Gisela Weyde was the first woman to receive a doctorate in classical archaeology in Vienna.


The first archaeological training excavations were carried out on the Duel (Carinthia) under the direction of Rudolf Egger and the German archaeologist Gerhard Bersu, who later became the first director of the Roman-Germanic Commission in Frankfurt am Main. Bersu thus became the founder of modern excavation techniques in Austria, as he was in Germany, Hungary and Bulgaria.

Camillo Praschniker


Camillo Praschniker, who had already been an assistant from 1910 to 1912 and held the so-called second professorship from 1930 to 1933, took over the full professorship in 1934 and from 1935 - together with Rudolf Egger until 1945 - also the honorary management of the Austrian Archaeological Institute, which was affiliated to the university in 1935. One of Praschniker's first tasks was to reorganise and expand the collection of plaster casts at the Institute, which had been supervised by Hedwig Kenner since 1936. He was particularly interested in the Parthenon. His studies on the Parthenon metopes and the reconstruction of Athena Parthenos are well known.
After the war, the Institute's research focussed on continuing the work begun by Reisch in Austria, particularly in Carinthia. The resumption of excavations on the Magdalensberg in 1948 was led by Camillo Praschniker.

Otto Walter


After a two-year vacancy in the professorship, Otto Walter, a student of E. Reisch, was appointed to Vienna. He had worked for a long time at the ÖAI in Athens (1908-1938, with an interruption from 1916 to 1921) and directed the excavations in Elis and Aigeira. His description of the reliefs in the Small Acropolis Museum (1923) has still not been replaced.

Fritz Eichler


Fritz Eichler took over the professorship after retiring as head of the antiquities collection at the Kunsthistorisches Museum. This activity is also reflected in his scientific oeuvre. Despite his advanced age, Eichler also took over the directorship of the Austrian Archaeological Institute and in 1954 initiated the resumption of excavations in Ephesus, which were initially led by Franz Miltner and from 1959 by himself.


Renaming of the Archaeological-Epigraphic Seminar to "Institute for Ancient History, Archaeology and Epigraphy".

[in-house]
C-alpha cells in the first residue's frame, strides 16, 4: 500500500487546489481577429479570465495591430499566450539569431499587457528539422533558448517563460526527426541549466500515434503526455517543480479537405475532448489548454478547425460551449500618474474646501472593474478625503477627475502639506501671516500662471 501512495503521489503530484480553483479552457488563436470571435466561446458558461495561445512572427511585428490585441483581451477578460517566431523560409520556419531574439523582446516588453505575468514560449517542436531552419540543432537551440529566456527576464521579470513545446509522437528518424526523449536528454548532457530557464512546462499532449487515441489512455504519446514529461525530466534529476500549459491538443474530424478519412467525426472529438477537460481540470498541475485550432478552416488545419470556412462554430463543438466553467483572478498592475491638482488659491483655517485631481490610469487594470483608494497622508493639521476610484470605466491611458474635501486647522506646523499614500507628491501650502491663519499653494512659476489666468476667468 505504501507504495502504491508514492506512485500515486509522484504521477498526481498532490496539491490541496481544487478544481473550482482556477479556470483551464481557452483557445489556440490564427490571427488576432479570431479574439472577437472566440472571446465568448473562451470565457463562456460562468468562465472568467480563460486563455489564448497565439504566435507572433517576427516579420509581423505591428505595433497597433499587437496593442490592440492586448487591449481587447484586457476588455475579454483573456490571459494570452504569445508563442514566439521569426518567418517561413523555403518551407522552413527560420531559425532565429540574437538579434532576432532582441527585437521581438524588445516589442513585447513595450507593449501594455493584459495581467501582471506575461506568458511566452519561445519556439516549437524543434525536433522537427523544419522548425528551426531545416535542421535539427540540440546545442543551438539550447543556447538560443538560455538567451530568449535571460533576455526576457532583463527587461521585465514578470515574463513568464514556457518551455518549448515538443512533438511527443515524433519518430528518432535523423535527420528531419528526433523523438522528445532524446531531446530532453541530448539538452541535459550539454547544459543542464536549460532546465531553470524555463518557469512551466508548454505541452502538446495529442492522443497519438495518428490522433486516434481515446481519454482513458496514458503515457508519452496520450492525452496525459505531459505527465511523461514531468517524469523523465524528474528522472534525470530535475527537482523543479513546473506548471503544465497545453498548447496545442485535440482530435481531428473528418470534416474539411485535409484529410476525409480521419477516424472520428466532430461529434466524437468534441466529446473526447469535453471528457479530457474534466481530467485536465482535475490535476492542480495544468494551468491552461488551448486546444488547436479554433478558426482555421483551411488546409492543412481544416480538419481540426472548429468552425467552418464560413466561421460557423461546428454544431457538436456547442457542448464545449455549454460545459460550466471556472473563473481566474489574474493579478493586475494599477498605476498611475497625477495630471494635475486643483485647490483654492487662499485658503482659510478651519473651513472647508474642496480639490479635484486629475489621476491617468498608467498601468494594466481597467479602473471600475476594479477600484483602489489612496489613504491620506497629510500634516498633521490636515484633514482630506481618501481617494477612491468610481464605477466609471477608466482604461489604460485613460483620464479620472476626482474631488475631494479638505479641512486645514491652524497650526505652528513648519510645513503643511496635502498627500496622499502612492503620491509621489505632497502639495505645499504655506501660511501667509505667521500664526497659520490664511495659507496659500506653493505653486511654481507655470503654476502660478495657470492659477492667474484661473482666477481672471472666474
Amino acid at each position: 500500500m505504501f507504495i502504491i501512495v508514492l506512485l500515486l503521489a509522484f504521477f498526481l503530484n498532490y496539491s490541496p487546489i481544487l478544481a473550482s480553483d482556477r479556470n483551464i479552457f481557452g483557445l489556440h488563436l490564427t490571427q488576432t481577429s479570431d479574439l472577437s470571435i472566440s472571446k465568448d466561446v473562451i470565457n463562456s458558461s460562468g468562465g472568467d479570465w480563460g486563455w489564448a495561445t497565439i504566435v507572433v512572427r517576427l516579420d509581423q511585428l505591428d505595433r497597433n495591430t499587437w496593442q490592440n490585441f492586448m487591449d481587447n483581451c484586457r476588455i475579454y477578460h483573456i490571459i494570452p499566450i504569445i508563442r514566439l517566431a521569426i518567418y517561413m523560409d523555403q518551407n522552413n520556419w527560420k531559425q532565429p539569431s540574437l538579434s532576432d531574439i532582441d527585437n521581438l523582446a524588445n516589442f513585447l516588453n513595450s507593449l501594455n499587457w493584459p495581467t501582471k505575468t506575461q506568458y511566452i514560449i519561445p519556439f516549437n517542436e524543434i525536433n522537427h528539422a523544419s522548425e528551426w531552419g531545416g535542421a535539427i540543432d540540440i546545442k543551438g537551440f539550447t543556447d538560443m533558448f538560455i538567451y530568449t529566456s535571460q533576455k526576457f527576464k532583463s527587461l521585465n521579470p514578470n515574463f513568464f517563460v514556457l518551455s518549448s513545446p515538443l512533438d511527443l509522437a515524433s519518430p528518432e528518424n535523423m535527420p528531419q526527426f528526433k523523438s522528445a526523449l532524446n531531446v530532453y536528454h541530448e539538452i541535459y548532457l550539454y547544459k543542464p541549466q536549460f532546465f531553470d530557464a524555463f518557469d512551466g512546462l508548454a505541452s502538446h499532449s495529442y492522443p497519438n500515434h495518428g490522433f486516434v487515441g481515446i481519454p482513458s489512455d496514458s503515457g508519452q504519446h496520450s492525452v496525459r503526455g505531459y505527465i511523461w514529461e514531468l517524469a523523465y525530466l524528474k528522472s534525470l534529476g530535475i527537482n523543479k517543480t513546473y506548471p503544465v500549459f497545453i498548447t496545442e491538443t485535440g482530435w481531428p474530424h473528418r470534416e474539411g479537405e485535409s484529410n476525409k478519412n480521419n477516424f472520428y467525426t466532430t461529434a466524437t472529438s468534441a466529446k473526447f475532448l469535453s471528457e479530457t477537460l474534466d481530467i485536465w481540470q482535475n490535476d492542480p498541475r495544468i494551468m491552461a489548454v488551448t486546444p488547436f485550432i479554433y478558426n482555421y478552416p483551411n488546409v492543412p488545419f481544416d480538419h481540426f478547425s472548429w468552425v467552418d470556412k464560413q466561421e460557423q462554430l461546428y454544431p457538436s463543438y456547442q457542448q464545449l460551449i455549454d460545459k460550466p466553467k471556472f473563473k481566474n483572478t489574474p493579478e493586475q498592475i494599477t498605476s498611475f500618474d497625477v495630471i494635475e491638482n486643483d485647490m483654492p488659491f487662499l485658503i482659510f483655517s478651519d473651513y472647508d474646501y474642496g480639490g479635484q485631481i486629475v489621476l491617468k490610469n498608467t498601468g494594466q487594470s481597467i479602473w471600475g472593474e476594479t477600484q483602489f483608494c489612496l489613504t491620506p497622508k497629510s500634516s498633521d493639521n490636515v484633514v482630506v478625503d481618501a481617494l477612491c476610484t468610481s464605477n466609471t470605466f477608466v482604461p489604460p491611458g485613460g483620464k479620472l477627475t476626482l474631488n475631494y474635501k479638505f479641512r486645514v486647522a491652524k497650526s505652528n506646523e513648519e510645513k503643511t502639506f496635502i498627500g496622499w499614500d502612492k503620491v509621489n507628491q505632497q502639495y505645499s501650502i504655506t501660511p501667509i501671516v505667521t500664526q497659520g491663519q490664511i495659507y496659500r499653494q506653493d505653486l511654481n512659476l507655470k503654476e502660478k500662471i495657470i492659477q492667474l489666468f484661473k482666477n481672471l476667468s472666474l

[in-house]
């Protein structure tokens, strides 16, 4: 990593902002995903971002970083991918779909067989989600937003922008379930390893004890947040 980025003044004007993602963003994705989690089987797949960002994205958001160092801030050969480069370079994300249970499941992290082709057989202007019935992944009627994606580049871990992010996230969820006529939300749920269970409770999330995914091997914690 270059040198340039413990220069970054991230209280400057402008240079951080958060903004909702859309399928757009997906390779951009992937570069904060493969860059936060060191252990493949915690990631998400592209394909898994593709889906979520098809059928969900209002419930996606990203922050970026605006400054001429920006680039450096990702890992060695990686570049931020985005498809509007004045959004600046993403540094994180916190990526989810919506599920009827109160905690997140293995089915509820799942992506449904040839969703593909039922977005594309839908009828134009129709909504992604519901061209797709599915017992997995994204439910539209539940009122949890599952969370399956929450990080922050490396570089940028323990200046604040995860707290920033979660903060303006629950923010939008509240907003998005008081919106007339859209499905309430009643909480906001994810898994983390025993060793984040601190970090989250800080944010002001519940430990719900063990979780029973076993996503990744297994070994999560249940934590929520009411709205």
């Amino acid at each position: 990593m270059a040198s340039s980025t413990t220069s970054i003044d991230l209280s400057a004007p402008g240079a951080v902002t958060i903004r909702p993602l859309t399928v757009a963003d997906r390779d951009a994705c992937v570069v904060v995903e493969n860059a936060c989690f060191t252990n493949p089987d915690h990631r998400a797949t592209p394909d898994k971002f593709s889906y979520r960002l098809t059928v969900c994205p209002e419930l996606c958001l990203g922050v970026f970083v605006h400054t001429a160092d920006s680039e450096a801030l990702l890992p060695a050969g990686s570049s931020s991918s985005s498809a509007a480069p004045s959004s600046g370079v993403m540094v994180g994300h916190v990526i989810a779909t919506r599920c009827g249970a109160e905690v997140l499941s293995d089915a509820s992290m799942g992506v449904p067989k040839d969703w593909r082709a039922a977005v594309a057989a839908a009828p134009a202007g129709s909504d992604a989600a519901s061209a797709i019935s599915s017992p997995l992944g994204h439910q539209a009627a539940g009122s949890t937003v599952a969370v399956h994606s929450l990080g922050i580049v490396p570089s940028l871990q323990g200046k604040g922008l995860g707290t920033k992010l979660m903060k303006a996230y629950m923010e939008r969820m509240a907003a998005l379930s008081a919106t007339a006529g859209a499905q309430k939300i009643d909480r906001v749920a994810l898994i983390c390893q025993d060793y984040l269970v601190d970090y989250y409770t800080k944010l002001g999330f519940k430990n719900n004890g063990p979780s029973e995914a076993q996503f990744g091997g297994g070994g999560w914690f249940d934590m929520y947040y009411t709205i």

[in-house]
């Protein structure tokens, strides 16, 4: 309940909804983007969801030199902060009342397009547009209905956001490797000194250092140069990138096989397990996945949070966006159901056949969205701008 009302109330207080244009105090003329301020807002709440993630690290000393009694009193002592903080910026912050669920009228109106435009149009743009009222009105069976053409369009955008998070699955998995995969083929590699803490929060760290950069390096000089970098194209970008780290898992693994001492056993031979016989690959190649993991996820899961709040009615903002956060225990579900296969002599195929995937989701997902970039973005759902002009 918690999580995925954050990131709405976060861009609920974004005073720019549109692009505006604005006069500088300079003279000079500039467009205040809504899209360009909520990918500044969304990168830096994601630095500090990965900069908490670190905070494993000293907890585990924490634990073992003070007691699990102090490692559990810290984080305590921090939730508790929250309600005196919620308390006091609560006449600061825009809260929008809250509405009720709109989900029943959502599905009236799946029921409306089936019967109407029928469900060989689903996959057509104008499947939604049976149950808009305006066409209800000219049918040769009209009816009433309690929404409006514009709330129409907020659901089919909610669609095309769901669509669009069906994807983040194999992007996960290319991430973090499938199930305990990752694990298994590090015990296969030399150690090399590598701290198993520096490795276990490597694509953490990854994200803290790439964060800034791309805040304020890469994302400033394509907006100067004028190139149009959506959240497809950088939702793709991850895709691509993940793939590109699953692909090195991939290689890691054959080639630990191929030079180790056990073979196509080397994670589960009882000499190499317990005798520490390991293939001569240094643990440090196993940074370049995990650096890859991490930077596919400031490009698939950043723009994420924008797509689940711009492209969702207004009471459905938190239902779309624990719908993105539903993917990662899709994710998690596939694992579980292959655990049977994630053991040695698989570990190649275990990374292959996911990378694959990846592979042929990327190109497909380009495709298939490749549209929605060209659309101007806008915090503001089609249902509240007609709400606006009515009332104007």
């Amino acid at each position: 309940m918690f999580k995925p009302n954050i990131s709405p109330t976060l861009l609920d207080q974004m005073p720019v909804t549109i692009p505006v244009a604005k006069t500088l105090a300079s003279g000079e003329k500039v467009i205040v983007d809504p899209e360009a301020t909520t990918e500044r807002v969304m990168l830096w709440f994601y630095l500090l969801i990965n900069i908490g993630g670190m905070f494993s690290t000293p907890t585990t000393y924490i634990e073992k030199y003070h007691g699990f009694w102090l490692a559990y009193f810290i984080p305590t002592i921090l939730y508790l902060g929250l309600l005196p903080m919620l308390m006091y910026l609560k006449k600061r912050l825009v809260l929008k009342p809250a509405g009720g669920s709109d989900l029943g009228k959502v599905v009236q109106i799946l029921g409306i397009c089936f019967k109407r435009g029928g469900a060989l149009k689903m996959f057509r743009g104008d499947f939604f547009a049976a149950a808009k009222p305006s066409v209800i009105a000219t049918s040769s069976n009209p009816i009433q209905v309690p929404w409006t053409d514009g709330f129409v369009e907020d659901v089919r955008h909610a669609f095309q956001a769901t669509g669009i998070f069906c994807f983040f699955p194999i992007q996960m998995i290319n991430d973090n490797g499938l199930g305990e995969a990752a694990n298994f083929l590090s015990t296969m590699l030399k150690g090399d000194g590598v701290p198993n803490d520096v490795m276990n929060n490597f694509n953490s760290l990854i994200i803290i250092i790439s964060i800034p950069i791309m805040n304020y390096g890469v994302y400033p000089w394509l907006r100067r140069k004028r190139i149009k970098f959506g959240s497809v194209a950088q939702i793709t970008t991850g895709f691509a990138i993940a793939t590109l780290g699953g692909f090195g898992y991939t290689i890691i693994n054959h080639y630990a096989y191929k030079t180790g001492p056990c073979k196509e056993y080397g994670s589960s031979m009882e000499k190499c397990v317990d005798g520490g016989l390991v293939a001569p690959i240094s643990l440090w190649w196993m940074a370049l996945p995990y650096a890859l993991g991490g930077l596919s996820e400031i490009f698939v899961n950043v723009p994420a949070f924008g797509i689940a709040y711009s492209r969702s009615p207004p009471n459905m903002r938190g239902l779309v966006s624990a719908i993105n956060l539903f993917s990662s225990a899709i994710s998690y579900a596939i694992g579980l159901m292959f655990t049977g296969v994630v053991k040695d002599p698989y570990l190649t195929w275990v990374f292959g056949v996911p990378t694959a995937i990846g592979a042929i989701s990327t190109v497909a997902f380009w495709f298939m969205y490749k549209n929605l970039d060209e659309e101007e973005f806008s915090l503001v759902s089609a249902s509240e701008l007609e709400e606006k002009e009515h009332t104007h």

Hedwig Kenner, a student of Camillo Praschniker and assistant to the Institute's Archaeological Collection since 1936, was one of the pioneers of the subject in Austria as an independent, academically active woman who also achieved a leading position. Teaching was at the centre of her interests, which ranged from her comprehensive lecture cycles on ancient art to the supervision of more than 70 doctoral theses. Her scholarly work shows several focal points, one of which was undoubtedly the study of Greek art and Greek theatre. Equally important is her work in the field of provincial Roman archaeology, where she had participated in the excavations on the Magdalensberg since 1948.

Hermann Vetters


In 1969, a second professorship for "Classical Archaeology with special emphasis on field archaeology and antiquity" was created at the University of Vienna and filled by Hermann Vetters. At the same time, Vetters took over the management of the Austrian Archaeological Institute and the excavations in Ephesus. In addition to the influence of his father, who was a geologist, his interests were undoubtedly determined by the person of his teacher Rudolf Egger, but also by his first excavation experiences in 1935 and 1938 on the Ulrichsberg in Carinthia and in 1936-1937 in Bulgaria with Gerhard Bersu and Ivan Velkov. Vetters set new standards for the development of excavation techniques in Austria, but he also did pioneering work in the field of medieval archaeology with his excavations in Salzburg Cathedral (1956-1958 and 1966). He was also one of the first to advocate the active integration of archaeometry.


Wilhelm Alzinger held the position of associate professor. As in his academic oeuvre, architecture and building research also formed the focus of his teaching.

Jürgen Borchhardt

Jürgen Borchhardt brought the traditional focus of Lycian research back to the Institute. In organisational terms, he advocated the establishment of an independent Institute of Classical Archaeology, which took place on 15 May 1984 following the dissolution of the old Institute of Ancient History, Archaeology and Epigraphy. In 1988, the Institute moved to the first floor of the newly created "Archaeology Centre" in Währinger Park, while the Archaeological Collection moved to several rooms in the basement and cellar of the extension.